Also, for the sake of “what have you done lately?”, Snell’s ERA+ over the last three years is 125 across 436 2/3 innings. Nola’s is 102 across 579 1/3.
Since we’ve looked at the career ERA+ for both pitchers and have shown their ERA+ numbers in certain stretches, it’s important to look at it on a year-to-year basis in a search for overall consistency.
|Year||Blake Snell ERA+||Aaron Nola ERA+|
Snell has been up and down through the years, while Nola has been a bit more consistent, especially in the middle of his career to this point.
Overall, neither starter has shown they can be a consistent ace. It does seem, however, that Snell’s upside is higher than Nola’s.
When it comes to their injury histories, Snell and Nola are opposites of one another. Snell has been on the injured list plenty of times since he debuted, while Nola has spent very little time on the sidelines.
In terms of injuries, Snell has dealt with a number of them in his career. In ’18, he spent time on the injured list with left shoulder fatigue. Then, in ’19, he suffered a fractured right toe that placed him on the injured list again. He had loose bodies in his left elbow later in that year, too, causing him to miss time. The left-hander was placed on the IL three times in ’21, first with an illness, then with gastroenteritis, and finally with a left adductor groin strain. He re-aggravated that adductor injury early in ’22 and was activated from the IL in late May. Snell hasn’t missed time because of injury since.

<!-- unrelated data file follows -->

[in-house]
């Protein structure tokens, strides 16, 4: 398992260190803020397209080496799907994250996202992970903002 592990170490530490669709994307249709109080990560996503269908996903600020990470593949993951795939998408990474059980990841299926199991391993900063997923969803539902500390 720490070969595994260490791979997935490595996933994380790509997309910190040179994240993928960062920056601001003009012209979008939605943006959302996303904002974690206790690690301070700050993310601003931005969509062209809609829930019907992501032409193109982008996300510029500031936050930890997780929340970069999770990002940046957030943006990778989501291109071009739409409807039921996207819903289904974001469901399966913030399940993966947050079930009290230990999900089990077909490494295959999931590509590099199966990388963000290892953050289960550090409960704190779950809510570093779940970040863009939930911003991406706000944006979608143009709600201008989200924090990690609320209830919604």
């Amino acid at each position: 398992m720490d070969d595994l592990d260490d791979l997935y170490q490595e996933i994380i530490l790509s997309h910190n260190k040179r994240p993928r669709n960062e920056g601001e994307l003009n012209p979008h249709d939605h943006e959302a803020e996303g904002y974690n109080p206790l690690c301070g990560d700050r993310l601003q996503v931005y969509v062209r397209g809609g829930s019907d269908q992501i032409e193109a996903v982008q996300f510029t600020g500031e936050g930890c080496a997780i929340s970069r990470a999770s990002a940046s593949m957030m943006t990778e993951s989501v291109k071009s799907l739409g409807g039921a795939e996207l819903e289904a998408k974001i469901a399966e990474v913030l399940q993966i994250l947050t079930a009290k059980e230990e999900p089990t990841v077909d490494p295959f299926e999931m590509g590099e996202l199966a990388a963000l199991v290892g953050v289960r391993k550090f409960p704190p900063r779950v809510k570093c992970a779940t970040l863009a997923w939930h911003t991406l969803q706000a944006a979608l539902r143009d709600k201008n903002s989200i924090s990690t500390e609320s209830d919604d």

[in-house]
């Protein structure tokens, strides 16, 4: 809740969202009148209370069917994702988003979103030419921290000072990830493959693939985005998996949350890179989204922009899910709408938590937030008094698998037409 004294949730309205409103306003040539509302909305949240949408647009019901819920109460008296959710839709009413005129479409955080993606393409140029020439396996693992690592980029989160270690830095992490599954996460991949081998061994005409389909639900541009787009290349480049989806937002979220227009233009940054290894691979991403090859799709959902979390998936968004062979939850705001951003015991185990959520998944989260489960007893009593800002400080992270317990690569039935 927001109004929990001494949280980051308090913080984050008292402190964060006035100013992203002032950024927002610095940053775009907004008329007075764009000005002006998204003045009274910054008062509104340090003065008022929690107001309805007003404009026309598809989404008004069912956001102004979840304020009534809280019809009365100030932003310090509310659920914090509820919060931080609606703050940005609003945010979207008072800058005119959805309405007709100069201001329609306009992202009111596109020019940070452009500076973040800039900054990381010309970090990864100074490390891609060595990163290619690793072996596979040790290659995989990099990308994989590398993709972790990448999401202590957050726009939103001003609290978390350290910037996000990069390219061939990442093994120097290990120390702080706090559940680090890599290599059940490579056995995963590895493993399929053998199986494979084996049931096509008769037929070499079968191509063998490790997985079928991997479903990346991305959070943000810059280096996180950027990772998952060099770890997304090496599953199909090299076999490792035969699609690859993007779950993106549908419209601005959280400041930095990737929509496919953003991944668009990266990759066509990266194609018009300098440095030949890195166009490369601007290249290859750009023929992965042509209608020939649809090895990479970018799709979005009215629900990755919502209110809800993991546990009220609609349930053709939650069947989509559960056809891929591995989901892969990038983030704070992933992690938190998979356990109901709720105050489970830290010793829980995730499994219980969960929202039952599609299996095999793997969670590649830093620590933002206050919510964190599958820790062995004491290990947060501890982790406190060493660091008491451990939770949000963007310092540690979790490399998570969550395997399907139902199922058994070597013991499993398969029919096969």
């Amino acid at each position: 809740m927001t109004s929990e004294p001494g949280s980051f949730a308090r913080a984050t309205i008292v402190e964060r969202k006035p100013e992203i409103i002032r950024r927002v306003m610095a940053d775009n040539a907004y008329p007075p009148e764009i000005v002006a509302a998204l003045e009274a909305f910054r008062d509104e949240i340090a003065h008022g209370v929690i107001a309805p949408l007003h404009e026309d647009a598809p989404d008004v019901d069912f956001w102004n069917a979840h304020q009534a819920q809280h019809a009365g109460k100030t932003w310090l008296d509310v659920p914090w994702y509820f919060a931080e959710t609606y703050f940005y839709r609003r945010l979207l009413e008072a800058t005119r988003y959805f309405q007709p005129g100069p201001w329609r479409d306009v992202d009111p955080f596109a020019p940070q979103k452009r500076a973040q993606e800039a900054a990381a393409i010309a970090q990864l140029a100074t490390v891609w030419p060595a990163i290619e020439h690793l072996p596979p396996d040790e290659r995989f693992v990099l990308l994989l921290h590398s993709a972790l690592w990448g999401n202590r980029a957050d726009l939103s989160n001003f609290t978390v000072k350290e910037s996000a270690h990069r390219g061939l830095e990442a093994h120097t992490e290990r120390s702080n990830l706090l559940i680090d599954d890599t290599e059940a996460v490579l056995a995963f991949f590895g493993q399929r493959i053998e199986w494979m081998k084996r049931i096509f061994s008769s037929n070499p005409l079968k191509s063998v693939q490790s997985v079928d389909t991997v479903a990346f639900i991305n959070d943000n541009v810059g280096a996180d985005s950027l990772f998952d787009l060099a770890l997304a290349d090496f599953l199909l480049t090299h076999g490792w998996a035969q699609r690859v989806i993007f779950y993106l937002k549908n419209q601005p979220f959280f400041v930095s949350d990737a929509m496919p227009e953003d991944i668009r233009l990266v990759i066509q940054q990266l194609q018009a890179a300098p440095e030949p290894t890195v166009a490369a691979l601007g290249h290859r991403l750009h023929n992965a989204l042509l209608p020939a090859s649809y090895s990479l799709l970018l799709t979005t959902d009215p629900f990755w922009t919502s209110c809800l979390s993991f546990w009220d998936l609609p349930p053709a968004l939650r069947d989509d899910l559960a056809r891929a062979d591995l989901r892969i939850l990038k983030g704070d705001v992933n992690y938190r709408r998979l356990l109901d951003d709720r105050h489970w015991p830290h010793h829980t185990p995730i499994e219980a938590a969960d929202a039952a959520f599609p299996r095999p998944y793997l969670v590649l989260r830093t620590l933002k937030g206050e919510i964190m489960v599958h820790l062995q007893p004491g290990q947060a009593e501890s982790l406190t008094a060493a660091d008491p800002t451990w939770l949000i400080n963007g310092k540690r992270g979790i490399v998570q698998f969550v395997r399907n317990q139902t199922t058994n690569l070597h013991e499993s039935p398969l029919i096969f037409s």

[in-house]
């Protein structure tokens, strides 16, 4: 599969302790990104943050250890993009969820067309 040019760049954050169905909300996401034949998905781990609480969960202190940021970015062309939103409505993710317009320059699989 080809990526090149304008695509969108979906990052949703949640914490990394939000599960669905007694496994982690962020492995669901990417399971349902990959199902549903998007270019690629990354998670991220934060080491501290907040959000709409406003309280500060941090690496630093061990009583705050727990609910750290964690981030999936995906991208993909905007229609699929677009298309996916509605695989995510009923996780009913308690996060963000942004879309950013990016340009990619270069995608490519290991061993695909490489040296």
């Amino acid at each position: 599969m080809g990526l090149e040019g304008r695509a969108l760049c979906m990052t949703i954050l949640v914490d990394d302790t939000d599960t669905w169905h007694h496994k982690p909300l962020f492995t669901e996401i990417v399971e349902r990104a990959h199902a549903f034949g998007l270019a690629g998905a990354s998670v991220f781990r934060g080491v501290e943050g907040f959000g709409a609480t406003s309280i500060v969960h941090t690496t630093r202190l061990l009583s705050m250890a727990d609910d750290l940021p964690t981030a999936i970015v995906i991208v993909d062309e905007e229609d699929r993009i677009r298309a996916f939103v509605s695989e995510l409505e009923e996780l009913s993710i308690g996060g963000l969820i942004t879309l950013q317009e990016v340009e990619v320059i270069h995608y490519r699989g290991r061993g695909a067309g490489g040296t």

Nola, on the other hand, has only been placed on the injured list because of an injury twice. In late ’16, he suffered a right elbow strain that ended his season. The following April, he missed some time with a lower back strain. In the middle of ’21, he was placed on the IL again, but that was COVID-related.
Snell has only made 30-plus starts twice in his career. He’s pitched at least 180 innings twice. Outside of those two years, his third-highest inning total in a single season is 129 1/3. A heavy workload has never been a part of his profile. Nola’s profile has always included a heavy workload. In the last five 162-game seasons, the righty has made 32-plus starts in all of them, tossing at least 200 innings three times.
In today’s game, a lot of starters don’t pitch a ton of innings. But having someone who can do such a thing is important, especially atop a rotation. It helps limit the number of innings a bullpen has to endure over the course of the six-month grind known as the regular season. Snell’s injury history and lack of inning-rich seasons is certainly a red flag. How big of a red flag will be determined by each individual team bidding for his services. Nola’s lack of injury history, plus his start and innings totals since ’18 are a green flag.